Summer is the perfect time to participate in group language therapy, given the decreased pressures of academics and the carefree living of the season.

If you’re in the Northern Virginia area, Skill Builders has many language groups, articulation groups, and sensory groups available this summer. Check ’em out!


After the big #dressgate a few weeks back, I got to thinking about perceptions and a favorite old social language concept: perspective taking.

What is perspective taking? In Michelle Garcia Winner’s Social Thinking terms, perspective taking is when you have a thought about another person (“I can’t believe she thinks that dress is white and gold!”) and then realize that others have thoughts about us too (“She is crazy if she thinks that dress is black and blue!”). To further think of this concept we must be able to understand how others perceive things and realize that our opinions are not always the opinions of others but that we are always formulating thoughts about those around us whether we realize it or not. Was the dress black and blue or white and gold? Does it really matter? Are we so freaked out by the reality that others can see something differently than we can? And actually in this case, science can explain a lot to us.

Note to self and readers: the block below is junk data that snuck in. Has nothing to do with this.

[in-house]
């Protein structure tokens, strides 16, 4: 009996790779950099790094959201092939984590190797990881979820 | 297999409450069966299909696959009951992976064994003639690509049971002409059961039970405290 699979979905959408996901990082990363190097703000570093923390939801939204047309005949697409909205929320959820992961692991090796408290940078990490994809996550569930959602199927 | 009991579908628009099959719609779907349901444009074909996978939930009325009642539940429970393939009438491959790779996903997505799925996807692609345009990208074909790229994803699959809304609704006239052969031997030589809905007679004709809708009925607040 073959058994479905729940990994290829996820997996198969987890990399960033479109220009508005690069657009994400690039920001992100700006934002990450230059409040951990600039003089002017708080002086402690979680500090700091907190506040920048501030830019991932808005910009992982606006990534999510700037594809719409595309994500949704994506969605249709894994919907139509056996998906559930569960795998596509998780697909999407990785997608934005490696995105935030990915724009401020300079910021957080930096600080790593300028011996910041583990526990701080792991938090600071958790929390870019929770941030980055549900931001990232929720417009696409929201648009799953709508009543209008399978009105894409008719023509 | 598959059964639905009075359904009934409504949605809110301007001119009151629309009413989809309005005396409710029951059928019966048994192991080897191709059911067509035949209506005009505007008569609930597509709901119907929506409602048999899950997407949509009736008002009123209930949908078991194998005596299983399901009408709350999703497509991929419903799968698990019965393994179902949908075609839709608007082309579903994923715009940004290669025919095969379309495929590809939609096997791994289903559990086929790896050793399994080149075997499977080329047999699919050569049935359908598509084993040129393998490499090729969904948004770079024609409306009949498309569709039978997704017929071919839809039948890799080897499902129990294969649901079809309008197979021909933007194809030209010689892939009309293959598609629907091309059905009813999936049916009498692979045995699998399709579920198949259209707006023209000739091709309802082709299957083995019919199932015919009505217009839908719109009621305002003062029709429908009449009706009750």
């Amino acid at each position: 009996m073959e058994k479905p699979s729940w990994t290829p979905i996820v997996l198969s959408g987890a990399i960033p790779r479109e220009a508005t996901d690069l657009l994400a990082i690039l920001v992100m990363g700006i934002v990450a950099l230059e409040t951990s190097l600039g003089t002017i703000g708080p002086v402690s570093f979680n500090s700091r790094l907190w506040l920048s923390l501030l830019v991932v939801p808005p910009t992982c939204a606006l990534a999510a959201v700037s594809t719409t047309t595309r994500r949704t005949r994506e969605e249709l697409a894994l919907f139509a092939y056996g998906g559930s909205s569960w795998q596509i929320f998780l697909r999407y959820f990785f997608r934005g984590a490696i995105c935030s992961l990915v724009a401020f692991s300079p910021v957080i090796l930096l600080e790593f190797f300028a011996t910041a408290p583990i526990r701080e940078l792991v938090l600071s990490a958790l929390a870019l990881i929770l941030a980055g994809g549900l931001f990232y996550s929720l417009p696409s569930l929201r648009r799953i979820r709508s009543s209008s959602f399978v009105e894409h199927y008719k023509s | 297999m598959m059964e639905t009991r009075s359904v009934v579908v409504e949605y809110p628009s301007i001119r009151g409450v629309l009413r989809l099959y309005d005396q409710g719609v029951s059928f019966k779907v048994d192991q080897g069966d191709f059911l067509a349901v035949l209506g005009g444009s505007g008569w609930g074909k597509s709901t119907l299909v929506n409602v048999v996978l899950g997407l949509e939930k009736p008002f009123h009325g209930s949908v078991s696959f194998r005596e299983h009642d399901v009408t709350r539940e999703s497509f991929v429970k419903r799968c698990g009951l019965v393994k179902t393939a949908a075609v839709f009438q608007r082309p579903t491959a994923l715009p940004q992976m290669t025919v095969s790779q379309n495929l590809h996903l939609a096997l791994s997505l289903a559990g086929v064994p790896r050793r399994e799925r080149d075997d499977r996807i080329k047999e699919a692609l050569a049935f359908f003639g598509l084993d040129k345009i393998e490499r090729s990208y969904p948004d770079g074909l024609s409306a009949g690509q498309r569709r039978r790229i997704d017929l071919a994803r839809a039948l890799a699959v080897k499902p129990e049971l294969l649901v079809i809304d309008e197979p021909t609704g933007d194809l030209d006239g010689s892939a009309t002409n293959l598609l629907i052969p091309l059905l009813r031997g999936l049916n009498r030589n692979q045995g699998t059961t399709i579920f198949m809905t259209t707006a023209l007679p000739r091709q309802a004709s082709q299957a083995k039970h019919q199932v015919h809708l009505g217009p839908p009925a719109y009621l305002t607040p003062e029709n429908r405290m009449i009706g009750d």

duck rabbit 3_18_15This isn’t a new concept, however. Take one of my favorite books: Duck, Rabbit! Do you see a duck? Or maybe it’s a rabbit. But does it matter? The point is that we are able to defend our choices, explain them, and accept that others may not always agree with us. You have a thought and I have a thought – it’s what we do with those thoughts that enables us to form and maintain relationships with others. Often, our kids cannot understand this concept. They usually think because they like Minecraft or learning about black holes that others must like the same. We all find joy in a variety of topics, no matter who we are. And this is the concept I work on with my kids. If you can defend your opinions and accept the concept of agreeing to disagree, then I certainly feel successful. Furthermore, if you can realize that you are not the only one with thoughts (and that others will be perceiving you a certain way based on what you say or do) then we are definitely making progress.

Black and blue, white and gold, duck or rabbit. I can see the argument for any. Let’s work on acceptance of the argument and explaining what YOU think. We could all use a little flexible thinking.